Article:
@ Hugo: Thanks for your answer. I see some of what you're referring to... I've been scoping this issue through both Firebug and MS Developer Tools. In Firebug and Dev Tools, I see .ms-WPBody is applying 'font-size:8pt;' even though I'm under the impression my styles should be overriding .ms-WPBody; I've tried it with both an external style sheet called out in the web-part HTML and as with the styles applied internally... Are you aware of a way to force SharePoint to respect my authoritay? –  Pete Nov 24 '10 at 16:27
    
@ Hugo: Also, I'm not seeing any styles that would be throwing my borders and such out of whack. –  Pete Nov 24 '10 at 16:36
    
See my edit for your questions. –  Hugo Migneron Nov 24 '10 at 18:42
    
@ Hugo Migneron: Got it. Directly addressing '.ms-WPBody' and '.my-content' got the right font-size and color. Unfortunately, the styles addressing the border had no affect. At this point I'm prone to believe the border/height/line-height issue is as salgiza said: the final code generated by my version of SharePoint is too crufty to do what I'm asking of it, namely respect my declaration of 'height:0;' and 'line-height:0;'... So, sounds like I get to make an image map! Yay! Thanks for all your helpful information; it will definitely come in handy in future grievances. –  Pete Nov 24 '10 at 21:35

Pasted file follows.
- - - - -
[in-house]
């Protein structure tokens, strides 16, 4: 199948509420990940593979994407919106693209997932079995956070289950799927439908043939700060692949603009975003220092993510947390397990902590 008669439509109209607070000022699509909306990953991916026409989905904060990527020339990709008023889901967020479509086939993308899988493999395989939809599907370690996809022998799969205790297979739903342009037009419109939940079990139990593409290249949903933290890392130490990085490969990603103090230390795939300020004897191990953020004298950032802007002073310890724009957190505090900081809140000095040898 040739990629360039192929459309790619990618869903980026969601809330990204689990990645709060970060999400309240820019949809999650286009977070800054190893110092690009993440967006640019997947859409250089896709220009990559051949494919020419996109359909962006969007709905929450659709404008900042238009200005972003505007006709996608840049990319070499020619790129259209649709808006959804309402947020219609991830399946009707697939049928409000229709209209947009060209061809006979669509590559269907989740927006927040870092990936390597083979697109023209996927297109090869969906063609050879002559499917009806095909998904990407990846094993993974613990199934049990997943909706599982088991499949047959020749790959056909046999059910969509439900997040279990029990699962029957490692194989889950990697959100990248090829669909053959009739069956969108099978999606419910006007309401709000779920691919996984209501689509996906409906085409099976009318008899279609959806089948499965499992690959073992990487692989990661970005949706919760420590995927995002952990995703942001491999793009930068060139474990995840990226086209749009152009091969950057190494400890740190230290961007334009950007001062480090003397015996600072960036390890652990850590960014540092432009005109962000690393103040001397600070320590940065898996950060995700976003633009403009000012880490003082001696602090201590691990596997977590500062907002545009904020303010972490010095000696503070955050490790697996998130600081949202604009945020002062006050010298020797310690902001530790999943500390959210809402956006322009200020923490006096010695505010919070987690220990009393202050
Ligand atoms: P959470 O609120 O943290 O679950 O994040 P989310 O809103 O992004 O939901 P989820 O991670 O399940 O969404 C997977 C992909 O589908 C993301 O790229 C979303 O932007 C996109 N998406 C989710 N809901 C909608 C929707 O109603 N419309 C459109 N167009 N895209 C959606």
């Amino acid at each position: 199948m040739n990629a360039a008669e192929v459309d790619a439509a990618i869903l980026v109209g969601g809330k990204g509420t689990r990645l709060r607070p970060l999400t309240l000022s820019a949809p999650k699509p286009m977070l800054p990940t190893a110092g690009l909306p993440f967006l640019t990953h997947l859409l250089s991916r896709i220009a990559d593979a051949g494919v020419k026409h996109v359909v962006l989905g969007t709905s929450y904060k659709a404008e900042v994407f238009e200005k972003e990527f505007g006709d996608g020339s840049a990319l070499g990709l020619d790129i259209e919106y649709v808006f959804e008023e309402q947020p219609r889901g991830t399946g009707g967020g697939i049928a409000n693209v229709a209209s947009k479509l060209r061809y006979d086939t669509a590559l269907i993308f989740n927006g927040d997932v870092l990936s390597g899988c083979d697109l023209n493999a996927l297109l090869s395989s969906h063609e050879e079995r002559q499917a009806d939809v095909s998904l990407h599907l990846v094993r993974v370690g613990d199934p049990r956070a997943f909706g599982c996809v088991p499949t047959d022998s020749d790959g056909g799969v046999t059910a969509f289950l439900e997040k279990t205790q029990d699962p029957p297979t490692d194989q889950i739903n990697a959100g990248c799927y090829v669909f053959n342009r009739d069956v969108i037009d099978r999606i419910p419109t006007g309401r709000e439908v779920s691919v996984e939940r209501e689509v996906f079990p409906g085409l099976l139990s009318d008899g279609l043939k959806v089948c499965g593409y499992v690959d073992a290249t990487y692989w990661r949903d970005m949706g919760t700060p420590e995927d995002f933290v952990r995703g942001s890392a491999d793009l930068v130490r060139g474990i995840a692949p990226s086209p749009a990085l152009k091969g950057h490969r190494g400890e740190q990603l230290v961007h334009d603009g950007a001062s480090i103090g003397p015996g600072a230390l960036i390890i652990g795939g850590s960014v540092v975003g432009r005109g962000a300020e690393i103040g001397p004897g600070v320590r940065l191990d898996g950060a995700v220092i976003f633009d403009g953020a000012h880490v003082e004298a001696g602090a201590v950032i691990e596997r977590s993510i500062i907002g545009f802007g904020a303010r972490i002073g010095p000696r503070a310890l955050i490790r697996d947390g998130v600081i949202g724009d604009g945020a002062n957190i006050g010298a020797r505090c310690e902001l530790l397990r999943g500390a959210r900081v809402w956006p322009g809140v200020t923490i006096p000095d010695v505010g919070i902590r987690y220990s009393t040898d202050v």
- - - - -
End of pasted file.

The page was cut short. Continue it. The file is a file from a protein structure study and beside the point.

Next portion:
@ Hugo: to see a live example, go to jsfiddle.net/peteralexisthompson/anUQC. I can't show you it breaking, though, because it of course works outside of SharePoint... Ugh. –  Pete Nov 24 '10 at 21:39

Sharepoint is a CMS software & the dynamically generate their code for pages & similarly they assign a CSS class to the tags. And those classes have some property defined in a style-sheet. In order to override those style use '!important' keyword in your style-sheet. for example

.class{ property:value !important; }

hope this might help you, even if I haven't worked with Sharepoint ever.

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1  
!important hacks don't need to be used to override SharePoint styles. They should be avoided whenever possible. You don't need !important hacks to override styles defined in the CMS stylesheet, you just need to be as, or more specific in your own stylesheet. –  Hugo Migneron Nov 24 '10 at 14:29